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ACDC Project Toowoomba.

March 10, 2022

Sometimes all it takes is a conversation.

A new project in Toowoomba aims to talk with community members about their mental health and help link them with wellbeing services in their area.

With the COVID-19 pandemic still affecting Australians, the Assisting Communities through Direct Connection (ACDC) project is going door-to-door to check in with locals.

The ACDC Project, run by Community Mental Health Australia (CMHA), is visiting over 20 sites in Australia to improve community wellbeing and collect important data.

“Unfortunately for many reasons people do not want to talk about or even think about their mental health,” says CEO of CMHA, Bill Gye.

“People may prefer to tough it out, hide it from others, or avoid the stigma. The ACDC Project is going directly to households in Australia to engage them in conversation about these important issues.”

CMHA are working with local service provider, Momentum Mental Health, to doorknock in Harristown and Kearneys from March to June 2022.

The ACDC Project are not typical door knockers. They make contact via friendly ‘People Connectors’ who let people know about the free services available and deliver an information pack with a fridge magnet and brochures.

People Connector Ashi Tsering Yanzom says the project is important to her as a Toowoomba local.

“I care about the community I live in and I’m curious to know more. There seem to be many service providers in the area, but I wonder how these services can better work together in channeling the resources we do have.”

The other aim of the ACDC Project is to gather feedback on any service gaps so that improvements can be made by local, state, and federal governments.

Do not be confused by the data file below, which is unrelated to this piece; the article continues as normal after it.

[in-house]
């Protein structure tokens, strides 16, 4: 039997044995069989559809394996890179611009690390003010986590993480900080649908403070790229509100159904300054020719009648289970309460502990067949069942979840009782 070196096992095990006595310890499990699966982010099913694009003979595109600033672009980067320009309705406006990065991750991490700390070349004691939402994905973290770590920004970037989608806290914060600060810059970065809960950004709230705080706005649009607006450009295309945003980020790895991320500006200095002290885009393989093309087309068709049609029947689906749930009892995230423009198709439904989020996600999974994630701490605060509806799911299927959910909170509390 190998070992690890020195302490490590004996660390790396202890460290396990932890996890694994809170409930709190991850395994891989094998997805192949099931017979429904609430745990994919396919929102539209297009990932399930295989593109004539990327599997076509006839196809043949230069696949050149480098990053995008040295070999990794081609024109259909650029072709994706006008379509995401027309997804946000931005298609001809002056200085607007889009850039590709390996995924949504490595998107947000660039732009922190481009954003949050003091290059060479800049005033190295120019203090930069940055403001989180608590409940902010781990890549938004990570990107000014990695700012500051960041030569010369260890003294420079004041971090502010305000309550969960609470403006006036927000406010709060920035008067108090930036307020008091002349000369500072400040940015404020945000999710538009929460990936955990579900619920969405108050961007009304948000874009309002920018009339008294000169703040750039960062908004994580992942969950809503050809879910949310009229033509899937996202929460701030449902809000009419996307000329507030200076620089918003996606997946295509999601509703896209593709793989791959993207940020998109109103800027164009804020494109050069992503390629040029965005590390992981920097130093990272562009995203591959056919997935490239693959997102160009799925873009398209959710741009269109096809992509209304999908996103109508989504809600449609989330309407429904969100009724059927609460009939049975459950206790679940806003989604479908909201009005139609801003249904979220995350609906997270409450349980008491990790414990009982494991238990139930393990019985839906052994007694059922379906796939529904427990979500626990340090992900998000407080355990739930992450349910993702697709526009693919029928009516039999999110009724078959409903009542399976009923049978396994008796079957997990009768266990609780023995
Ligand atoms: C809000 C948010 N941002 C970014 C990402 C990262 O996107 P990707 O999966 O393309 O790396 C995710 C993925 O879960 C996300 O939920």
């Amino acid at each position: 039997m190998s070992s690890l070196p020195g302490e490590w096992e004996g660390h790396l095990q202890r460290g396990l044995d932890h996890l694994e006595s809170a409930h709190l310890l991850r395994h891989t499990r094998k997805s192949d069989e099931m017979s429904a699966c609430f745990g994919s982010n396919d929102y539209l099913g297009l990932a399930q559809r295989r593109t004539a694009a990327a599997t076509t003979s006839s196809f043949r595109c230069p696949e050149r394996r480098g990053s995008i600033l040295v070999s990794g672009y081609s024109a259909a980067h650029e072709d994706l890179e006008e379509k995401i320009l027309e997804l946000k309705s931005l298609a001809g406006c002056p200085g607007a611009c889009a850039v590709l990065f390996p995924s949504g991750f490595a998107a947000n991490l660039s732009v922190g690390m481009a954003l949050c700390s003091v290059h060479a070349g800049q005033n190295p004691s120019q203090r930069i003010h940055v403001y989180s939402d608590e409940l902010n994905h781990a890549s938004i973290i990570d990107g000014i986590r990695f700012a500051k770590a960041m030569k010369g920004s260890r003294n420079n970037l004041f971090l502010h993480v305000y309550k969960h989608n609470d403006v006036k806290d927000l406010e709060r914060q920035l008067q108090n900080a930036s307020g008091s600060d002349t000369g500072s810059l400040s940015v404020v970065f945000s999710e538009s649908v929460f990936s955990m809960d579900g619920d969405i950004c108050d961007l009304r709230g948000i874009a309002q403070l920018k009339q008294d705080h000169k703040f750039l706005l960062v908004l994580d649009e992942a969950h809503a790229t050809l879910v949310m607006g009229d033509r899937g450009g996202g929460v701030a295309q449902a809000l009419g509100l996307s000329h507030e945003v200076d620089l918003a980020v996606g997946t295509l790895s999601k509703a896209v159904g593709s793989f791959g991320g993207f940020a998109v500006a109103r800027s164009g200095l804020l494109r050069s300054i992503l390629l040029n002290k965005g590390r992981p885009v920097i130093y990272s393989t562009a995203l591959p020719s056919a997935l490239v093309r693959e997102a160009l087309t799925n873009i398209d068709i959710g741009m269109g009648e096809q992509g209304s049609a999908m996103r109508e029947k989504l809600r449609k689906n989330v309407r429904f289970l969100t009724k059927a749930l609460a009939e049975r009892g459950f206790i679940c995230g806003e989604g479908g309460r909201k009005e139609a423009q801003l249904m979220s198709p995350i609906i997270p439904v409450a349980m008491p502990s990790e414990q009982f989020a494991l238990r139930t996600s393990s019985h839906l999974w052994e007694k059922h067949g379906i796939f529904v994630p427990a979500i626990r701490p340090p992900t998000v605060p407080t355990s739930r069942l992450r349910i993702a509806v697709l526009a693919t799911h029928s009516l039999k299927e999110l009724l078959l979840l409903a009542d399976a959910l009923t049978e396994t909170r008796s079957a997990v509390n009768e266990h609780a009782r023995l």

ACDC Project People Connector, Brett Jones, says he is particularly interested to hear from the large migrant and refugee community in Toowoomba.

“One of the best things about being a People Connector is meeting new and different householders every day, we have been especially welcomed by householders from Culturally and Linguistically Diverse (CALD) backgrounds.

“I hope that the Project can connect those in need with a helping hand up,” says Brett.

For each of the communities visited throughout Australia, the ACDC Project will generate data and information about the reasons why people do not access support from local services.

“This data is coming directly from the households and will reveal the demographics of the community, their social and emotional wellbeing and the gaps of services and supports. Accordingly, there can be strategic planning to improve resources for the future,” says Ashi.

The findings of the ACDC Project evaluation report will contribute to discussions about funding for community managed mental health services in Australia, and how the mental health support needs of people in communities are delivered.

It will also evaluate how effective a proactive approach is in reaching, engaging, and resourcing people to connect with services.

“The ACDC Project aims to address a serious problem with mental health services in Australia. Often, people only look for or receive support when they are in crisis. We must be much more proactive connecting and communicating with people about the importance of wellbeing. Prevention and early intervention are far more effective than dealing with people in crisis,” says Bill Gye.

The ACDC project provides this important information to householders of all educational, cultural and language backgrounds to promote access to mental health, social and emotional wellbeing support.

If the householder is not home a card is left in their letterbox with contact details so they can ask the People Connectors to come back.

For more information go to

The ACDC Project is funded by the Department of Social Services.